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Exploring Foodscapes in the Context of a Prison Environment

 
Journal Entry # 10 - Week 10 
Jennifer Parker:

Exploring Foodscapes in the Context of a Prison Environment

- Consider food accessibility and relationships to food
- What is “local” within the context of your place?

Institutionalized food is something that is rarely considered as a topic in geography courses.  Indeed, being in a fourth year honours geography seminar at the moment entitled “Sustainable Food Systems,” the only forms of institutionalized food that we have really considered are food systems related to schools.  By taking this seminar course as well as receiving a lecture from Sinead Earley about food systems, I have not only begun to really consider my personal food choices, but also food production, distribution, and consumption processes in varying contexts.  During my tutoring experience at the prison, I was very interested when walking by what appeared to be a garden inside the prison walls.  Located on the east side of Kingston Penitentiary and just north of the Regional Treatment Centre, a small outdoor garden exists within the confines of the prison.
When I first saw this garden at Kingston Penitentiary, I inquired more, asking the teacher who supervises us each week some questions related to the garden.  I soon discovered that inmates can apply for the gardening program and that they get to keep all of the food they produce for themselves.  When I got into my tutoring session, I asked my learners if any of them had worked in the gardening program and soon found out that all three worked in the garden last summer.  While they did say that they got to keep the food they produced, they also did mention that food sharing often happens amongst those involved in the program.  Therefore, a type of social capital is present within the prison’s foodscape, whereby processes of working cooperatively can ultimately help inmates gain the greatest benefit.  For example, one my learners produced bags full of basil, dill, and rosemary and he often shared these spices with other gardening inmates, receiving vegetables in return.  My learners continued to share stories, commenting that they produce everything from tomatoes to potatoes to carrots.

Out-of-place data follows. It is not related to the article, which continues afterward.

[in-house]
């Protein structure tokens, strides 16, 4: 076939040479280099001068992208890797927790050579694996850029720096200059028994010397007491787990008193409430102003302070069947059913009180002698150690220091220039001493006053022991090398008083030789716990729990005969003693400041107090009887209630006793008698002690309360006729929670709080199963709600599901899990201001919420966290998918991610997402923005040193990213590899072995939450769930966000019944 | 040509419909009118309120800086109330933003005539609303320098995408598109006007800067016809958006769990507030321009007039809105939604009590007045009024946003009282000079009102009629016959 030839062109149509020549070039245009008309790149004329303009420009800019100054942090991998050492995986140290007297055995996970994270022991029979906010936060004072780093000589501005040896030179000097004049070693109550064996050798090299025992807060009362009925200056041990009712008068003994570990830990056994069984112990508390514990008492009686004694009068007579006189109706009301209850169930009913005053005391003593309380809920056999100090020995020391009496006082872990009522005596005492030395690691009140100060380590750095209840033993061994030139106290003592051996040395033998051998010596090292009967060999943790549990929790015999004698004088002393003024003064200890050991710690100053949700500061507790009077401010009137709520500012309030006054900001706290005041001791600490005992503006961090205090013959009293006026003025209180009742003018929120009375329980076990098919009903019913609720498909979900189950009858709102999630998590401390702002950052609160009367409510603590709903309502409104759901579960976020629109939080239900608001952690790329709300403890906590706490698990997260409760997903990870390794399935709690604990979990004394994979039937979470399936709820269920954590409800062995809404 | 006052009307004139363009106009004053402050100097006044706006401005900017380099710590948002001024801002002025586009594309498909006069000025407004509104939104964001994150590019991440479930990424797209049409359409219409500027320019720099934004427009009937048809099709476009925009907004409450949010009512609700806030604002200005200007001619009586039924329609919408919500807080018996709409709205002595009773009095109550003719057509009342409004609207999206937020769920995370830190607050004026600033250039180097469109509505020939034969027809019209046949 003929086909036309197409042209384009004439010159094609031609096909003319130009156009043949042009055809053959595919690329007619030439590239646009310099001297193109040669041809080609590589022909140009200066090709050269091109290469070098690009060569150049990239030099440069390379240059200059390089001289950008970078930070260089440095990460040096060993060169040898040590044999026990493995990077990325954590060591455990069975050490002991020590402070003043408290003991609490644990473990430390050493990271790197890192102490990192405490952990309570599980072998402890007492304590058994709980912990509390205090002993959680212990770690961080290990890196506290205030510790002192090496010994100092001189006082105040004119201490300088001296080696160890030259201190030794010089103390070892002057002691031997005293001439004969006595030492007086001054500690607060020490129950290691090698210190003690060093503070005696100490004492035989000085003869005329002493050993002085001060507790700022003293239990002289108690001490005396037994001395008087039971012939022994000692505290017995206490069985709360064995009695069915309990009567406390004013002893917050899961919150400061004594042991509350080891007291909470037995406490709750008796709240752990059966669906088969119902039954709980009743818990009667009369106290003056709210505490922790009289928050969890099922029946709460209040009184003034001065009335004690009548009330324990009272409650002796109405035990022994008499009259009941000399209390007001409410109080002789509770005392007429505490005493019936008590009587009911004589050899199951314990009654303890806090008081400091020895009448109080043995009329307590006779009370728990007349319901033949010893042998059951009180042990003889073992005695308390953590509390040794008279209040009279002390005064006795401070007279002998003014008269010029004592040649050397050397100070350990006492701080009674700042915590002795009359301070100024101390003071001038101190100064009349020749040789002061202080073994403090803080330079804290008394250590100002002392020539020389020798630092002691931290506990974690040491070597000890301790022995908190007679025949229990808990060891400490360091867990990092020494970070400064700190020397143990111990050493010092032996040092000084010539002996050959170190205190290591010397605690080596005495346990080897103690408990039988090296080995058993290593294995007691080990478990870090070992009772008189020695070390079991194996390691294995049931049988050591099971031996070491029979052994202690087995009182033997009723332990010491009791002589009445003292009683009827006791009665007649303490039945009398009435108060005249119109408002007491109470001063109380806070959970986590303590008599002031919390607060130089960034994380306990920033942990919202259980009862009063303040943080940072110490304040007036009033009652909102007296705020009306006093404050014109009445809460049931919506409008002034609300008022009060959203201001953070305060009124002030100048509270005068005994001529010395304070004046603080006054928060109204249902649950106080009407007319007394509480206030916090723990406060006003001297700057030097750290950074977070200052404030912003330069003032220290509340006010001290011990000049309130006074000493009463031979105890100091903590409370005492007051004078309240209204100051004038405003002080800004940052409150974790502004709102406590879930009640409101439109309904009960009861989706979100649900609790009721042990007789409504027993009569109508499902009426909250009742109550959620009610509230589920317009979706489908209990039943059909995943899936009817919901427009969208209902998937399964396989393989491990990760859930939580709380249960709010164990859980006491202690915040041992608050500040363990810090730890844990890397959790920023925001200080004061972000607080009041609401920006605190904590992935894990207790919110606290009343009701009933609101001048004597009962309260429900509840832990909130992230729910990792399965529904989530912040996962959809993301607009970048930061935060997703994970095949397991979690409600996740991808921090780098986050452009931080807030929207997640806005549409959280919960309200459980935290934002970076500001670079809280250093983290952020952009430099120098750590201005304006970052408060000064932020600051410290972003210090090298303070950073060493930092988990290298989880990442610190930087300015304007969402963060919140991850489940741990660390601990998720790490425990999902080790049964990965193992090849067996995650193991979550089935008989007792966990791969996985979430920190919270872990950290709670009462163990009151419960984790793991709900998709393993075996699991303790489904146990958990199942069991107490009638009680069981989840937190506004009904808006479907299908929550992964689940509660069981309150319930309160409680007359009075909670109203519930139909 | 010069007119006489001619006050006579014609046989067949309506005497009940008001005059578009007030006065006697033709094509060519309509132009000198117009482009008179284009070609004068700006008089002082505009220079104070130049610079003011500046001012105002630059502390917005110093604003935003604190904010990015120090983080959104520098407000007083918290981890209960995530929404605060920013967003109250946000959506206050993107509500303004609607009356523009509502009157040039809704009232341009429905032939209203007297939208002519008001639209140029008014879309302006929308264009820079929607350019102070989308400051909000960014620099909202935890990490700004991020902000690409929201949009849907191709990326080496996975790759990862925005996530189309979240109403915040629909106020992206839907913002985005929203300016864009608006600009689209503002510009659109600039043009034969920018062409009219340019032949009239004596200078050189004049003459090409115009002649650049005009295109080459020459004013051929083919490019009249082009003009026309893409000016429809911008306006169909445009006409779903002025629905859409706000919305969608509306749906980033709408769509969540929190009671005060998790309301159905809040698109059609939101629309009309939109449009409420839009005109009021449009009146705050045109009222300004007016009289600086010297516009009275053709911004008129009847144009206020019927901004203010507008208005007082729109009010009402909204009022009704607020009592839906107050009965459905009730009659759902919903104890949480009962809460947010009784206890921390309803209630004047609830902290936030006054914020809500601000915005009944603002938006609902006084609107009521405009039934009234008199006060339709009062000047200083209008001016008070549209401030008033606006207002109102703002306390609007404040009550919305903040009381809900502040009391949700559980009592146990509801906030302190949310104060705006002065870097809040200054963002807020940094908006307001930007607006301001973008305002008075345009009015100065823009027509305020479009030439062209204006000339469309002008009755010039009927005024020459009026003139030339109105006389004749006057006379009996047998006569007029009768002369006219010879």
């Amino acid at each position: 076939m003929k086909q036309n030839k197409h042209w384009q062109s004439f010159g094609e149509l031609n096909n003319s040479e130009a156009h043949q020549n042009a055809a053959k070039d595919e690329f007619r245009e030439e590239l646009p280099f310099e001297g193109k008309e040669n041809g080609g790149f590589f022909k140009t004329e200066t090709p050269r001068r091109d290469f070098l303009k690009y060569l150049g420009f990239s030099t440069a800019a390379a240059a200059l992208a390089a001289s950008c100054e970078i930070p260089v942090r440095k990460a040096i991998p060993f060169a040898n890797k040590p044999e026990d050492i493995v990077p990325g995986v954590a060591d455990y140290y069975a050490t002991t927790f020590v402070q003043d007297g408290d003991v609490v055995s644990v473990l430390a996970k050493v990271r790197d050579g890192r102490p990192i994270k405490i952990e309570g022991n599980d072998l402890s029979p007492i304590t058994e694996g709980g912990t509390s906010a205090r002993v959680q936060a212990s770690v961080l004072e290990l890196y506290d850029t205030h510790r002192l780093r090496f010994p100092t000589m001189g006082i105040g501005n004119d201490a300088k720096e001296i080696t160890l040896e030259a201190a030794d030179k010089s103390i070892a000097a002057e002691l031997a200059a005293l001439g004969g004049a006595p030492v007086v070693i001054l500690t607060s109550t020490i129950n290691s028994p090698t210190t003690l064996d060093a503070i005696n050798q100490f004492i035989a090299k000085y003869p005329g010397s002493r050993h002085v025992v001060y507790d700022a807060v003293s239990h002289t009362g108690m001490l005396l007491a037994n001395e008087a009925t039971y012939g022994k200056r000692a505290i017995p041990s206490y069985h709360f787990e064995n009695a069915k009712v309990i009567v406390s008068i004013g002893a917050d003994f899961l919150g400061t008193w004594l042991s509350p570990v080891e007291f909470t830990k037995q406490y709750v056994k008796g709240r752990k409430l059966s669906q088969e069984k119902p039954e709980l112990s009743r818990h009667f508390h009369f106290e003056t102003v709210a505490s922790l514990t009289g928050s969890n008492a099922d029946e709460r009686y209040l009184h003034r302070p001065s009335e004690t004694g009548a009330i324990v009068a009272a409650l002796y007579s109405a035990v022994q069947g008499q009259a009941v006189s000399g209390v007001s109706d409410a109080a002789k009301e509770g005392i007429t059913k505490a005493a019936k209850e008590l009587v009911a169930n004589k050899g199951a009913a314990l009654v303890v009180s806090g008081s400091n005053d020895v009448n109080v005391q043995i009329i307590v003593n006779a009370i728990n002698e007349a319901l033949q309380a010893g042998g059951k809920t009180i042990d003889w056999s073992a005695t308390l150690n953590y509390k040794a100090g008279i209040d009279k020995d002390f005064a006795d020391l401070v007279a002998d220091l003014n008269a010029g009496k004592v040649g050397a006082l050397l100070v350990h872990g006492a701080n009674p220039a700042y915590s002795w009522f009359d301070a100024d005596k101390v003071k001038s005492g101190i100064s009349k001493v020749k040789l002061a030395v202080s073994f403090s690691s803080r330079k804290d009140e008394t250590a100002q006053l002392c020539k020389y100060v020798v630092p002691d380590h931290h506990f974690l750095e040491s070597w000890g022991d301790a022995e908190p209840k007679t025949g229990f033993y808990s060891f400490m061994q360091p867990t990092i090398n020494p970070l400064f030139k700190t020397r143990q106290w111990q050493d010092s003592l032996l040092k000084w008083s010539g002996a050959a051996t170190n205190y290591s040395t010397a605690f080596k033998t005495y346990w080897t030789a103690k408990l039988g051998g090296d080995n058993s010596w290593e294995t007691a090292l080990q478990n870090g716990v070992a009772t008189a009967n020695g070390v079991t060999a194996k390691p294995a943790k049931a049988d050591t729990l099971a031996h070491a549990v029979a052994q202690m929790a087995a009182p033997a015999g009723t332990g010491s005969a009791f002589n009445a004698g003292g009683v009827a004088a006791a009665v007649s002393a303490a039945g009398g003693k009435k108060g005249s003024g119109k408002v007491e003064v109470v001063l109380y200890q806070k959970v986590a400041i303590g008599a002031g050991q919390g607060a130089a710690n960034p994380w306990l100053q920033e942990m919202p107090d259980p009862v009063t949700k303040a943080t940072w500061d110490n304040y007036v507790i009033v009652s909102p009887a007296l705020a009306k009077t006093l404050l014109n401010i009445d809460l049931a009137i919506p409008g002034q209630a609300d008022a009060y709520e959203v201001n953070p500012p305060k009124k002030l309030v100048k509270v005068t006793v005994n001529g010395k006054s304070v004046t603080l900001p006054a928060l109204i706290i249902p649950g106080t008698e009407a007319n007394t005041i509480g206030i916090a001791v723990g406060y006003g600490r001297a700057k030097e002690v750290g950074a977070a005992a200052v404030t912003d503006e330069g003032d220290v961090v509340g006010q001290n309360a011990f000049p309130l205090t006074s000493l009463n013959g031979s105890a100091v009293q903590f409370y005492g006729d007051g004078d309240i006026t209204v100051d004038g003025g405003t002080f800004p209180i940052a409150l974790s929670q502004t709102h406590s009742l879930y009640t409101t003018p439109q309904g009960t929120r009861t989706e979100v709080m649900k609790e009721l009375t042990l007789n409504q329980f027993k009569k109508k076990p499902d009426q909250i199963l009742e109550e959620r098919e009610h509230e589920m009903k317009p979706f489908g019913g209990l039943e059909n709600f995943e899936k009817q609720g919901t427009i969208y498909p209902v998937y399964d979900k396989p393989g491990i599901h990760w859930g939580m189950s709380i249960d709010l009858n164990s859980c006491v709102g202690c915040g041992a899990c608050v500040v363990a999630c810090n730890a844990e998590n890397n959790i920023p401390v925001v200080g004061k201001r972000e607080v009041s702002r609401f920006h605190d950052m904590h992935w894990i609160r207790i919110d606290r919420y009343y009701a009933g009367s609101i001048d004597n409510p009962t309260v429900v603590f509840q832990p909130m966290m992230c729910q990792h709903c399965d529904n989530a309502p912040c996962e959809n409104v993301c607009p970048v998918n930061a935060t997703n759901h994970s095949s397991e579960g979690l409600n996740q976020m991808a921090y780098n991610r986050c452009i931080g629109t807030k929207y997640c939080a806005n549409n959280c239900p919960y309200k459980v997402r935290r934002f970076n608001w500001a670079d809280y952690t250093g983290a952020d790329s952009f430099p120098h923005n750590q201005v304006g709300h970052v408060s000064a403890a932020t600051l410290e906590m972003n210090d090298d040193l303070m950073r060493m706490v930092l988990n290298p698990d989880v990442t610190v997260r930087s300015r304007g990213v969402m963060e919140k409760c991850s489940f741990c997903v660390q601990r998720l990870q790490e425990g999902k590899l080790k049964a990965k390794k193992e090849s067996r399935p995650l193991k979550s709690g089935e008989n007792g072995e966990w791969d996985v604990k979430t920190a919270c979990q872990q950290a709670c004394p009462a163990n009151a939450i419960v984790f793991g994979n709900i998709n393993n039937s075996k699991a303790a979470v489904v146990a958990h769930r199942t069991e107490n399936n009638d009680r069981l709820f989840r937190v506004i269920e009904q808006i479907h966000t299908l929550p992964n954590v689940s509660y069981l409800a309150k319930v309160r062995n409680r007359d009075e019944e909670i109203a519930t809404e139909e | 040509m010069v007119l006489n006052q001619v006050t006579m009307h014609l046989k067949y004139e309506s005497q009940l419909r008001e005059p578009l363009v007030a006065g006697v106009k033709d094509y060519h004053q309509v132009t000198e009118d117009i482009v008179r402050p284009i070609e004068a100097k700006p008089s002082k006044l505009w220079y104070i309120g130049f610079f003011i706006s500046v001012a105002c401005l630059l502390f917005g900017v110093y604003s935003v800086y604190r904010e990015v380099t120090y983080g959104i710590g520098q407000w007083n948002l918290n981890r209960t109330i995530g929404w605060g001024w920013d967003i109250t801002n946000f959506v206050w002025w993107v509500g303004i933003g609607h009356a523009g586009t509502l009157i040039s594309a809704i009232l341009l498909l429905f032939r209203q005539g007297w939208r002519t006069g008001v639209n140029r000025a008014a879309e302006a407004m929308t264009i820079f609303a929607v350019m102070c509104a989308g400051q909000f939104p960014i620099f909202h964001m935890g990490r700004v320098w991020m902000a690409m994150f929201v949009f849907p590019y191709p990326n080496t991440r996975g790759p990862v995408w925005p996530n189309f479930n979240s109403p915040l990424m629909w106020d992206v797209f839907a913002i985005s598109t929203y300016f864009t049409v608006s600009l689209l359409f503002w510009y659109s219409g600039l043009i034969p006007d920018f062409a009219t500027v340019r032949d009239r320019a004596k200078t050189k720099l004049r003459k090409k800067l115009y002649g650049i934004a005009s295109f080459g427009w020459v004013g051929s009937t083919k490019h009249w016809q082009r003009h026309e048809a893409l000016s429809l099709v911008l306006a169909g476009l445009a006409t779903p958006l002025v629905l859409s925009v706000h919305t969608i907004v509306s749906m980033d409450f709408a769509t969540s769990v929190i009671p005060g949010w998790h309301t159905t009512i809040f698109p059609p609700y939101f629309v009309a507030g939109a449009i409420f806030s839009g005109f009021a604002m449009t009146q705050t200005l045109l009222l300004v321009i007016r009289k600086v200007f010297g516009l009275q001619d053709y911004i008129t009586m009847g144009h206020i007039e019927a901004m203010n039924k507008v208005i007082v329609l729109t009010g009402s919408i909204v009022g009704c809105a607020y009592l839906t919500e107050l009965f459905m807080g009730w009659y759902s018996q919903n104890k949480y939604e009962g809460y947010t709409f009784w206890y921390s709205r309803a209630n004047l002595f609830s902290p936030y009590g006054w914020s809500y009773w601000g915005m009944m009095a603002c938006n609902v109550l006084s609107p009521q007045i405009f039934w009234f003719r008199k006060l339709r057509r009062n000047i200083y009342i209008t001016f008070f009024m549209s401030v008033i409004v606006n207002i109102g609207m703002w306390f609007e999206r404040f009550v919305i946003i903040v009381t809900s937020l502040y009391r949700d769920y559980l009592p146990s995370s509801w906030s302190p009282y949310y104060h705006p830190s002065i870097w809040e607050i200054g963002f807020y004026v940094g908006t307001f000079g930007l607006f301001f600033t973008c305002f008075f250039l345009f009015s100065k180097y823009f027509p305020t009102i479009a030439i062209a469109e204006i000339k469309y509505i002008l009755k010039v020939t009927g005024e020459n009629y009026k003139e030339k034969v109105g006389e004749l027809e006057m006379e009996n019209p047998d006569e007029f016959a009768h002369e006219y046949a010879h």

My learners also mentioned that the food gardening program is one of their favourite programs as they do not receive fresh food very often on a regular prison diet.  All of them were very enthusiastic about telling me how bland the food can be at the prison and thus, the gardening program is their chance to consume fresh foods.  They also mentioned how the gardening program allows them to connect with the natural environment, and that producing and consuming the fruits of their labour is a way in which they can create a comforting “sense of place” while still inside prison walls.  I then asked my learners about special diets, such as kosher diets and vegetarianism.  I was interested to learn that one of my learners had been vegetarian before coming to prison, but upon arrival and often receiving tofu as a meat substitute, he quickly decided to consume meat once again.  One of my other learners is Jewish and he said that the prison system is really good for accommodating his diet.  However, they all agreed that the food in general can be quite plain and distasteful and so being able to eat fresh vegetables and spices from the garden for half of the year is a special treat that is also a way to connect them to the “outside” world and the food they ate before being admitted into prison.   

 

 
 

 

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